Logan is defined several times as restless, and his problem is his resistance to becoming a part of the community. He doesn’t resist civil projects like building new homes, but he refuses to join the town’s self-governing rituals of violence and justice. He insists on giving everyone the benefit of the doubt, and ironically, this trust is always misplaced. He is directly or indirectly responsible for all the narrative’s problems, because everything he does or doesn’t do, every decision he makes, ultimately brings trouble on his head. He only spares his life (at great cost) by finally participating in communal catharsis and doing something he should have done before the movie started.
Among many simmering elements are issues with local Indians. In an early scene that plays like a visual haiku, a lone Indian with a rifle rides on horseback in a graceful swivel-shot through the forest. Uneasy rumours spread about recent killings, though Logan has his own theory about these. One homesteading woman (Dorothy Peterson) refers to the Indians as “rogue beasters” or “red beasters”.
Her husband, Ben Dance (Andy Devine), sums up the problem simply: “Well, it’s their land, and we’re on it, and they don’t forget it.” Now that he’s here, however, he intends to defend his home as his fort, and he reckons it’ll be all right “unless some medicine man stirs them up or some white cuss starts something.”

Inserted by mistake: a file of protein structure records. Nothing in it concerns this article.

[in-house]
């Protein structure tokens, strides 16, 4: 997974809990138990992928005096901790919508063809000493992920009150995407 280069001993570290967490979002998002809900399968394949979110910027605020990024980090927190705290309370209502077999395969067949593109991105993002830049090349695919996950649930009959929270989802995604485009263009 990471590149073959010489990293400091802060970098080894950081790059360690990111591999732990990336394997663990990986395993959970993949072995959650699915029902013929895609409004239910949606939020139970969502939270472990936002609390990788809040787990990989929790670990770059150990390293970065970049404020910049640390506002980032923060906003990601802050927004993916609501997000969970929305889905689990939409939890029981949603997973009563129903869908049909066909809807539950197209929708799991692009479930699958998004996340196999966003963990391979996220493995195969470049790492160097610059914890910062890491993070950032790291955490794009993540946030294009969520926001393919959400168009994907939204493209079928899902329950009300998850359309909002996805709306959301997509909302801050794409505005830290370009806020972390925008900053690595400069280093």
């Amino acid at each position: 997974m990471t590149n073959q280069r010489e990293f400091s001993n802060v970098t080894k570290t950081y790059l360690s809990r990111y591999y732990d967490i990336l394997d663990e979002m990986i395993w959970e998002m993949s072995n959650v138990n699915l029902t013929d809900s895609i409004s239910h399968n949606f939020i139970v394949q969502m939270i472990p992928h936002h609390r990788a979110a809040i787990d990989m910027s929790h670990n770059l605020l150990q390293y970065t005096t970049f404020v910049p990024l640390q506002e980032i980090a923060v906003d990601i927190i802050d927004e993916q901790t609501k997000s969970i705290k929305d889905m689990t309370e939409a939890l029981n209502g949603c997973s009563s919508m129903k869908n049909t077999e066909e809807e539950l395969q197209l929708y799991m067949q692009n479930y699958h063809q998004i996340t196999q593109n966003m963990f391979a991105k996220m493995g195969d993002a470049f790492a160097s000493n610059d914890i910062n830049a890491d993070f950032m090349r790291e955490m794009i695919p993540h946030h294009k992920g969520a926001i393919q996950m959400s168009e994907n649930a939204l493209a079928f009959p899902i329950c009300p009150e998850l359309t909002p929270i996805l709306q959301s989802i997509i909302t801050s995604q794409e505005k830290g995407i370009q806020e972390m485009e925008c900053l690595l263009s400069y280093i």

The latter is what happens, in the form of Honey Bragg (Ward Bond, arresting and terrifying), who’s been responsible for the murder of miners as blamed on Indians. He finally triggers the climactic rampage by killing an Indian girl after he comes upon the maidens swimming in bikinis and headbands. Meanwhile, the shirtless braves don’t look like they get out much. The Indians are the least authentic element in the movie, since they exist as a plot device: a natural force that sweeps equally over the just and the unjust, a whirlwind called up by Logan’s sticky principals.
The central act is the spoiled catharsis of Logan’s barroom brawl with Bragg, an event defined as required by the town. “The town won’t have it any other way,” says the local wise fool. Even the women look on with glee (peeking through the windows) at one of the most shockingly brutal fights of any Forties western, and Lucy demands to know why Logan didn’t kill him. Logan spits out that he’s sorry to deprive them of their fun. The town, as embodied by hardheaded spokesman Johnny Steel (Lloyd Bridges), wants the fight for a deeper reason than entertainment, however, and Logan’s refusal to bow to this collective primacy will reap the aforementioned whirlwind.